The Range Selection tool allows you to select sections of a take for one track. With Group Editing engaged, the same section of the same take on all other tracks is automatically selected.The Range Selection tool allows you to select sections of a take for one track. With Group Editing engaged, the same section of the same take on all other tracks is automatically selected.The Range Selection tool allows you to select sections of a take for one track. With Group Editing engaged, the same section of the same take on all other tracks is automatically selected.



With Group Editing engaged, you can start to identify the best bits of each take. The basic tools available are identical to those discussed in the SOS August 2011 column on vocal comping — so, for example, with the standard Object Selection tool (the arrow) active, you can split a take at a particular position by holding down the Option (Mac) or Alt (Windows) key and clicking. Not only will this split all the takes on that audio track at the same point, it will also split the equivalent takes on the other audio tracks in the folder.



Having split the performances into suitable-sized chunks, if (as shown in the large screenshot) I then click on the first bar of the first take for the kick drum, something wonderful happens... As with standard single-track comping, bar one of the other lanes for the kick drum is muted, giving take one playback priority for that bar, but the same change also happens automatically for all the other tracks. In this case, bar one of take one is also given playback priority for the snare, hi-hat, overhead and room tracks. Magic!



If you prefer to select sections of takes using the Range Selection tool (the square icon next to the Object Selection arrow tool in the Project window toolbar), selecting part of a take on one track automatically also selects the same time-section of the same take on all the other tracks. As with single-track comping, once the Range Selection tool has been used to define a time range of a take in this way, double-clicking on the selected area will set playback priority for that range of that take on all tracks. A friend of mine who does a lot of multitrack drum recording in Cubase literally bounced around his studio the first time he saw this working, as it's such a time saver. You simply repeat the action as required until you have your 'best of' drum performance.

Bonus Track



I've focused largely on how Group Editing can help with comping multitrack drum-kit recordings, but exactly the same techniques can also be applied to other multitrack recordings, such as backing vocals, or anything recorded with complex multi-mic arrays. Of course, the Group Editing facility has plenty of other potential applications for editing and even quantising multitrack recordings — which is something we'll return to another time.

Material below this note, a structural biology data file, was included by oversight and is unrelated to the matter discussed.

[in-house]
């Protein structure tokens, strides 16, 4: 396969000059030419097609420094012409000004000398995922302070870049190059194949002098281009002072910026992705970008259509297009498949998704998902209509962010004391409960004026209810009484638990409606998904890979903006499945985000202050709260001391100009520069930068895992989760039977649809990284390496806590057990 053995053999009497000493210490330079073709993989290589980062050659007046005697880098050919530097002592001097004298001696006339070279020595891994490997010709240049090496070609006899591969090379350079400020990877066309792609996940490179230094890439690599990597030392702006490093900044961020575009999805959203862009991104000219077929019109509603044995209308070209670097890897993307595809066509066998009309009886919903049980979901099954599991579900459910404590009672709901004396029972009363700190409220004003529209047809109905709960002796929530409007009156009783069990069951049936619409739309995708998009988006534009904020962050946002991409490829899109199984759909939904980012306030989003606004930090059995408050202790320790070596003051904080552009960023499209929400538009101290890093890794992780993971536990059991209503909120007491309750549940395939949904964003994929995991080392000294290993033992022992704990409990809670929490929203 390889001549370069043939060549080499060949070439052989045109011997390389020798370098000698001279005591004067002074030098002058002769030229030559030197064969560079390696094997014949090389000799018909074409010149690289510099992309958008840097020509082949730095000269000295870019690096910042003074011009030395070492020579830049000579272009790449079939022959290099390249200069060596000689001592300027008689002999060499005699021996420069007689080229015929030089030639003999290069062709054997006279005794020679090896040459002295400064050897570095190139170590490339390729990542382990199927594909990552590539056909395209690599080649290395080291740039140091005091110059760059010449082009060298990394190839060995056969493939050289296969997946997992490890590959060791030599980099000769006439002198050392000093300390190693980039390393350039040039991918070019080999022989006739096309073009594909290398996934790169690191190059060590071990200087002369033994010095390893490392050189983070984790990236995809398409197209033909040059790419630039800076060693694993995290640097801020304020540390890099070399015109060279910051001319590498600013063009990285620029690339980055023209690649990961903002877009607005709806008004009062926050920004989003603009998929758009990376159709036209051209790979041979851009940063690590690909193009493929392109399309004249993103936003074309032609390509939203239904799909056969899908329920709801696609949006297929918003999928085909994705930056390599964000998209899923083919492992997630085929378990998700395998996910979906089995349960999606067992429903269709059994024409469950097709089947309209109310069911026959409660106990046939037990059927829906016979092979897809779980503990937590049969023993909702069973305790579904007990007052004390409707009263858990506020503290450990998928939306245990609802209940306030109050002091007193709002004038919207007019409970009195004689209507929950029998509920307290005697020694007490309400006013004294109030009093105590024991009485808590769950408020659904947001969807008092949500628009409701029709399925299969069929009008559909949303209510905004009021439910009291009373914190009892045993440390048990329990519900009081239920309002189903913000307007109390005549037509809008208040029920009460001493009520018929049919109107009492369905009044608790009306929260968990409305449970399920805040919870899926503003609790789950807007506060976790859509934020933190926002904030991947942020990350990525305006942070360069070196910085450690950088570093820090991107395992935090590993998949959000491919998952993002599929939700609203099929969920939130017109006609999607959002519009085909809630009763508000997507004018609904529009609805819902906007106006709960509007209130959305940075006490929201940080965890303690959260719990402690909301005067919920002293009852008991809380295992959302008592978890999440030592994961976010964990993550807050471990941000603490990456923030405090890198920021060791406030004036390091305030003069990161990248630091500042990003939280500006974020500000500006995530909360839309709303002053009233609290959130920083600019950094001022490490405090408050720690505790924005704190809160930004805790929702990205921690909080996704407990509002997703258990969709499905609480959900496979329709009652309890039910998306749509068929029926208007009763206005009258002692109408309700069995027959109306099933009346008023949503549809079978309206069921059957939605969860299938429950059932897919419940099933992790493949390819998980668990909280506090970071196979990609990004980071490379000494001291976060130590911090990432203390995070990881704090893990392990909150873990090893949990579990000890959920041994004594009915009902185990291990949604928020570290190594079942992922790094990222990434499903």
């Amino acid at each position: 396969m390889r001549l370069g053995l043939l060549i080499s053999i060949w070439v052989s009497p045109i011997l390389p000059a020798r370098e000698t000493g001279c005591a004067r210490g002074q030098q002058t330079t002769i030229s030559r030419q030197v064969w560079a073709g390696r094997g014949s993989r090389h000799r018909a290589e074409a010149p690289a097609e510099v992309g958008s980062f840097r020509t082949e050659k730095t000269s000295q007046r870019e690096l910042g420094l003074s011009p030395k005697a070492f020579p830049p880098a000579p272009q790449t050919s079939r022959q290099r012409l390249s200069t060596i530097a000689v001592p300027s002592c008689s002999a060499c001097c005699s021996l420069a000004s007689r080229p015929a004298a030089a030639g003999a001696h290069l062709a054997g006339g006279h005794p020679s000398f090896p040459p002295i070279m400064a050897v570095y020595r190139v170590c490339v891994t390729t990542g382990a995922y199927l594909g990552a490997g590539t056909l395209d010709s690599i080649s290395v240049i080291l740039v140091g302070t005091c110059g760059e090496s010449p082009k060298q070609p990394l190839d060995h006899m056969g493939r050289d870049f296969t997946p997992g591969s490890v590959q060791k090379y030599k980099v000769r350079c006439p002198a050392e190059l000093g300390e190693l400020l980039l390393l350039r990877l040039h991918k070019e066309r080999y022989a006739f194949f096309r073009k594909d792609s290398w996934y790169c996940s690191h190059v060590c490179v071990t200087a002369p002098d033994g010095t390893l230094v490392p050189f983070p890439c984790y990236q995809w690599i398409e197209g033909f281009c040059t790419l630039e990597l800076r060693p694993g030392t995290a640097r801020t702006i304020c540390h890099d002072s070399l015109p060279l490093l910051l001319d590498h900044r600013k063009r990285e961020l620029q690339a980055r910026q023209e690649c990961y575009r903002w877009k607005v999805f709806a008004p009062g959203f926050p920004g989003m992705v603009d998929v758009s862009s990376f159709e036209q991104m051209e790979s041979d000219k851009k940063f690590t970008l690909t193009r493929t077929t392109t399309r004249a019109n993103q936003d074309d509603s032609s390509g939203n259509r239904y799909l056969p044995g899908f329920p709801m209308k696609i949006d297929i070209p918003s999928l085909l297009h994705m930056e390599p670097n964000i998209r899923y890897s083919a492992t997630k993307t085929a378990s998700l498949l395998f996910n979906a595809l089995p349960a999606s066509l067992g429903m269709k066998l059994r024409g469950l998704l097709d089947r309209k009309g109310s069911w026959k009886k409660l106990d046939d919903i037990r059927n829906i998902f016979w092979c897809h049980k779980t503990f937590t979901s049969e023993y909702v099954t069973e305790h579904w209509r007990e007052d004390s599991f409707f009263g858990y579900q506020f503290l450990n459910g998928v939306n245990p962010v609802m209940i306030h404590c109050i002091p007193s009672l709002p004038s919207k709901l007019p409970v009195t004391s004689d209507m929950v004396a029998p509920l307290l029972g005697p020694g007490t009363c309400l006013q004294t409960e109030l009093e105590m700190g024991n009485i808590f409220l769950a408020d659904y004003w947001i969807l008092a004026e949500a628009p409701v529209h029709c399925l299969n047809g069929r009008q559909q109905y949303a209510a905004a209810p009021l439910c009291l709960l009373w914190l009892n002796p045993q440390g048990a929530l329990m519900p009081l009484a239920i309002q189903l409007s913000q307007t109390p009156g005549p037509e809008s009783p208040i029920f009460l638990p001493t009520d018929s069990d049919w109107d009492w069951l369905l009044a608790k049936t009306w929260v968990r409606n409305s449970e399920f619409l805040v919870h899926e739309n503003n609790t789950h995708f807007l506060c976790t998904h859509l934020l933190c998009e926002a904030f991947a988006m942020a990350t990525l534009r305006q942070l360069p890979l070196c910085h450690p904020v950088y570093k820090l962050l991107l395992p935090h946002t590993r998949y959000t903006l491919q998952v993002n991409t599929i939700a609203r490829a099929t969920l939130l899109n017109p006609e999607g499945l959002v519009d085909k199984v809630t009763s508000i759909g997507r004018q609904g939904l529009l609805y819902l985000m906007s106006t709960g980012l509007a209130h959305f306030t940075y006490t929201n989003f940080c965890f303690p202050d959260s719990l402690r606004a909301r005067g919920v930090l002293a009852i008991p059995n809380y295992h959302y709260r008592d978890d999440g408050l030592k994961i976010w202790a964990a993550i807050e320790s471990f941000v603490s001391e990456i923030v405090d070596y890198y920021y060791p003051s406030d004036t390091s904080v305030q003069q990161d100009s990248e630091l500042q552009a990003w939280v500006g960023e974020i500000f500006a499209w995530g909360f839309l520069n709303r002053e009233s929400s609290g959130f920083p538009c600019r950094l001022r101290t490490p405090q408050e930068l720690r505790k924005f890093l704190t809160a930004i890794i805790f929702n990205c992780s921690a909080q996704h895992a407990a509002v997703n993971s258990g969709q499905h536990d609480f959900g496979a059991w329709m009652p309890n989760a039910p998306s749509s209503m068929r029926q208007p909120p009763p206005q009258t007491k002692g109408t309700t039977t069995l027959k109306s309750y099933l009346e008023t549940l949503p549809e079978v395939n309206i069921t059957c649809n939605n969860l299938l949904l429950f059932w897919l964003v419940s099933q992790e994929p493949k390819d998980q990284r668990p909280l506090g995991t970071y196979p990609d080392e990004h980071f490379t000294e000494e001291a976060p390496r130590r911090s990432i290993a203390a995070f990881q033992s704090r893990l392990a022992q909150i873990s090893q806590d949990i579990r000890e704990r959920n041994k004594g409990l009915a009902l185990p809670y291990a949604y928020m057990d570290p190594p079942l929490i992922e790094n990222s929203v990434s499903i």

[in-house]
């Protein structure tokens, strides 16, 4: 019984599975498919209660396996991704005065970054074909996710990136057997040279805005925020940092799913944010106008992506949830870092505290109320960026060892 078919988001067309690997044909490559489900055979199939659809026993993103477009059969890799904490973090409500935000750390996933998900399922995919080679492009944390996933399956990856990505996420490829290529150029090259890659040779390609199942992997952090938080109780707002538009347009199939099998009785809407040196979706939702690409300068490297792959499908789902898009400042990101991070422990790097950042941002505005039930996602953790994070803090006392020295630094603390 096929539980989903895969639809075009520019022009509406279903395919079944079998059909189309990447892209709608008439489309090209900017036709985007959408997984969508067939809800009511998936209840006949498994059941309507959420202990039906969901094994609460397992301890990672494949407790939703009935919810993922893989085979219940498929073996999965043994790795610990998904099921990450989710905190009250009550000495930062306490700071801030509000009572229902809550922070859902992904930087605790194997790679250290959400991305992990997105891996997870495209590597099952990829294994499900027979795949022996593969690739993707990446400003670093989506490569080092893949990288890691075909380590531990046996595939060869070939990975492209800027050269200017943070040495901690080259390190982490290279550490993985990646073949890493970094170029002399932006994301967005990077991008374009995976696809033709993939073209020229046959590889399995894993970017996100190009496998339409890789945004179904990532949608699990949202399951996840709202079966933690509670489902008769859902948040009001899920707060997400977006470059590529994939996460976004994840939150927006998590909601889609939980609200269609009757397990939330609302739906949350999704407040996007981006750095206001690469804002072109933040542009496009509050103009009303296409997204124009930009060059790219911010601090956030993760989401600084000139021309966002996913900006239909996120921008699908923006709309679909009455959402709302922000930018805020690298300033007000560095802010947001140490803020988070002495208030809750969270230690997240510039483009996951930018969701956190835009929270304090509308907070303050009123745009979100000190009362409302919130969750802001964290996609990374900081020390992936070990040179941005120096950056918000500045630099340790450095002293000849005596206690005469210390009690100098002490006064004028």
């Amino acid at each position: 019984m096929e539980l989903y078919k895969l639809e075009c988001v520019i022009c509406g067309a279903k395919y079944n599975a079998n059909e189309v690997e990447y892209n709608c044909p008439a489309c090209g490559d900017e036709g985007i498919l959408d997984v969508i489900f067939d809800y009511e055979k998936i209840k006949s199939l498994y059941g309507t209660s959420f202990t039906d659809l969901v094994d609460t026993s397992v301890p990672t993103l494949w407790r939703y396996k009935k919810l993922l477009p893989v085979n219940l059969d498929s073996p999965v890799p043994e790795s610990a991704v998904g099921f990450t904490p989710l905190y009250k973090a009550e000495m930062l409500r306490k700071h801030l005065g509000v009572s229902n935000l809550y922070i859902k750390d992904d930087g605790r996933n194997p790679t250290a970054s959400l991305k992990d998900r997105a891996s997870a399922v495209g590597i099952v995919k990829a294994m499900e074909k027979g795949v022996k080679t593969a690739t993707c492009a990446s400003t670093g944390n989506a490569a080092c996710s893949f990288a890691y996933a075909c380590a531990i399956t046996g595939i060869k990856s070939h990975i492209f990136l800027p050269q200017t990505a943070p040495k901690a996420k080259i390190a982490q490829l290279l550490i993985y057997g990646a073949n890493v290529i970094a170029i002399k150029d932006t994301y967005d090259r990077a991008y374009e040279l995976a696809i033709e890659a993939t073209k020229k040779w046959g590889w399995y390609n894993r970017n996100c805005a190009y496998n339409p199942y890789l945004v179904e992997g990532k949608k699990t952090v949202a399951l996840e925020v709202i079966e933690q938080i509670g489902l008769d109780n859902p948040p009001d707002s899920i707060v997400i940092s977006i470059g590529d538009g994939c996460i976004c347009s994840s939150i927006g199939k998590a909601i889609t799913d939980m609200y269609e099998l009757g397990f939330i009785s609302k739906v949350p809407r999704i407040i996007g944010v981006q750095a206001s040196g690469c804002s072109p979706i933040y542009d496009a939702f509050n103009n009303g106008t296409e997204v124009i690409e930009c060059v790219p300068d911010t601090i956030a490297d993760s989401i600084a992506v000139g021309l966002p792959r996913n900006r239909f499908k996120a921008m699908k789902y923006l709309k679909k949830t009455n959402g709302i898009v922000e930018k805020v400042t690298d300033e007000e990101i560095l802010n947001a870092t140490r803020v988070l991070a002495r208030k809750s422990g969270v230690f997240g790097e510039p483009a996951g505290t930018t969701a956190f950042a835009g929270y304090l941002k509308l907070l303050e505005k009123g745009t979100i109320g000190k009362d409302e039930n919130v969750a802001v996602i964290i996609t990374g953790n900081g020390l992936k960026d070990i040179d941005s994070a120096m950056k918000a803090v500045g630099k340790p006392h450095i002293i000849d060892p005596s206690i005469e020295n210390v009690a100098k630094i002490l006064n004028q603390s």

Let It Bleed!



While bleed between microphones can be an issue when comping, it's not all negative: bleed or spill between mics often adds cohesion to the sound so that the listener gets a sense of the real space in which the kit was recorded. Indeed, the whole purpose of the room mics is generally to enhance this spatial sense, when you blend their reverberant sound with the overall drum mix.    



Saturday, February 6, 2016

Control Room

Cubase Tips & Techniques

Technique : Cubase Notes



John Walden



The Studio tab of the VST Connections window allows you to configure the Control Room Mixer. The Studio tab of the VST Connections window allows you to configure the Control Room Mixer.

The Studio tab of the VST Connections window allows you to configure the Control Room Mixer.

Most sophisticated pieces of software include functions that remain mysterious to most users: you're not quite sure what they're there for but, as long as they don't get in the way, you can happily ignore them and get on with your work. However, if you spend the time really getting to grips with what such functions offer, they can make life so much easier! One such feature in Cubase (there are plenty more to explore!) is the Control Room, and that is the focus of this month's column. Get to know it well and the Control Room can become very useful, not least when it comes to creating monitor mixes for the various artists you're recording.